No more permission will be given for holiday homes in the Kerry countryside, a planning meeting has been told. The director of planning at Kerry County Council, Paul Stack, said the “Kerry brand” – unspoilt landscape and clean environment – would be fundamentally damaged if the council did not ban holiday-home development in the countryside.
The meeting was also told stringent restrictions on all one-off housing was needed. The council meeting to consider a new five-year development plan was told that the level of holiday homes in some areas far exceeded the indigenous population and that the overall consequence of the “sporadic one-off development” of the boom years was a deterioration of the landscape. The county’s ground water was under threat with the plethora of septic tanks, one in three of which did not function properly.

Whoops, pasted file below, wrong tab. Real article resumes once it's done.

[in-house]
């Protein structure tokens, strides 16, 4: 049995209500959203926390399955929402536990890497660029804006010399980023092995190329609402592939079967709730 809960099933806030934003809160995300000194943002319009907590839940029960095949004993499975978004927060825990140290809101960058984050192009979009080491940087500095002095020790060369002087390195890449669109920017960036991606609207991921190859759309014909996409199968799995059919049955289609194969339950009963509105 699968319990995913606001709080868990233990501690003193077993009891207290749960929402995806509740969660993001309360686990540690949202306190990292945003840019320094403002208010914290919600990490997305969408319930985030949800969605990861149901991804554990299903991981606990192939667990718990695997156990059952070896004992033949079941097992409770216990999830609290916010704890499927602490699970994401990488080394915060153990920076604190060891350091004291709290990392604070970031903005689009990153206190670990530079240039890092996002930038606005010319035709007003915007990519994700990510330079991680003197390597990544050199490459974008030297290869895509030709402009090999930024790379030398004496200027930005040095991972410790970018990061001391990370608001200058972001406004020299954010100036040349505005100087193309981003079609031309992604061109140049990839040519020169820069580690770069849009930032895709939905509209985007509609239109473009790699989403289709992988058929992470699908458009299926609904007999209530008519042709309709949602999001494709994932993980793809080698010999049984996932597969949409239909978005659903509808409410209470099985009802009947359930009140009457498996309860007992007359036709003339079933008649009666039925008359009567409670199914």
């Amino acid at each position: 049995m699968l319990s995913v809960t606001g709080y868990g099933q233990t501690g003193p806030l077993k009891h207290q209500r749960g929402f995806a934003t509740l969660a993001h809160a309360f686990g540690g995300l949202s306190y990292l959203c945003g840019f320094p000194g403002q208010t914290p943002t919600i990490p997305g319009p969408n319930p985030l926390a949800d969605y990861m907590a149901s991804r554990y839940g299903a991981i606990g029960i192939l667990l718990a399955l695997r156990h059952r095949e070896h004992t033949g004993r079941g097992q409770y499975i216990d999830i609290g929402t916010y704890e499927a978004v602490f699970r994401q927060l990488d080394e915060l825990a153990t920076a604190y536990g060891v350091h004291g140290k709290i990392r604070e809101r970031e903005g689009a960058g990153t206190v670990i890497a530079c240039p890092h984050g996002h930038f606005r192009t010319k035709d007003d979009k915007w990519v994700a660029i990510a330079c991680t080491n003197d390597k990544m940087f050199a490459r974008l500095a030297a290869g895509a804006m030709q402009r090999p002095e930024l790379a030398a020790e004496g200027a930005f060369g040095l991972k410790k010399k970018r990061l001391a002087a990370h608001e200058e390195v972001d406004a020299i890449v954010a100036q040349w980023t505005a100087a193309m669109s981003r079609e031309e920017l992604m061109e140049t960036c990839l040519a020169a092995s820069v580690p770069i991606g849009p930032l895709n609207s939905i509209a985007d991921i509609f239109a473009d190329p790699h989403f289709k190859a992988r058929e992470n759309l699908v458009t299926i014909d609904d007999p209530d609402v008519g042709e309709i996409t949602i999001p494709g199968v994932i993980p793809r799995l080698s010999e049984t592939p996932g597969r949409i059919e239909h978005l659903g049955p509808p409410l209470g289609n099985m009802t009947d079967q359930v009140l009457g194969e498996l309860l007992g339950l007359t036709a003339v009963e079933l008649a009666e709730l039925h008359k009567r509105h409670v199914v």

The choice was stark between limited numbers of housing for locals and holiday homes, councillors were told. Half of the almost 12,000 empty but habitable homes in Kerry were in rural areas and there were some 8,200 holiday homes, Mr Stack said.
He said the stark facts of the boom in Kerry were that 17,600 houses were built between 2002 and 2007 and, of these, 7,600 were one-off houses in the countryside. “This is enough to accommodate a population growth of 46,000 people, but the population increased by only 6,000,” Mr Stack said.
There was a total of 72,000 houses in Kerry and 38,000 were in the countryside. “We need to be very, very careful . . . in relation to further development in the countryside,” Mr Stack said.
Councillors Danny and Michael Healy-Rae urged the executive to consider their attitude and think of ways to regenerate rural living.
The rural strategy proposed by management will go out for public comment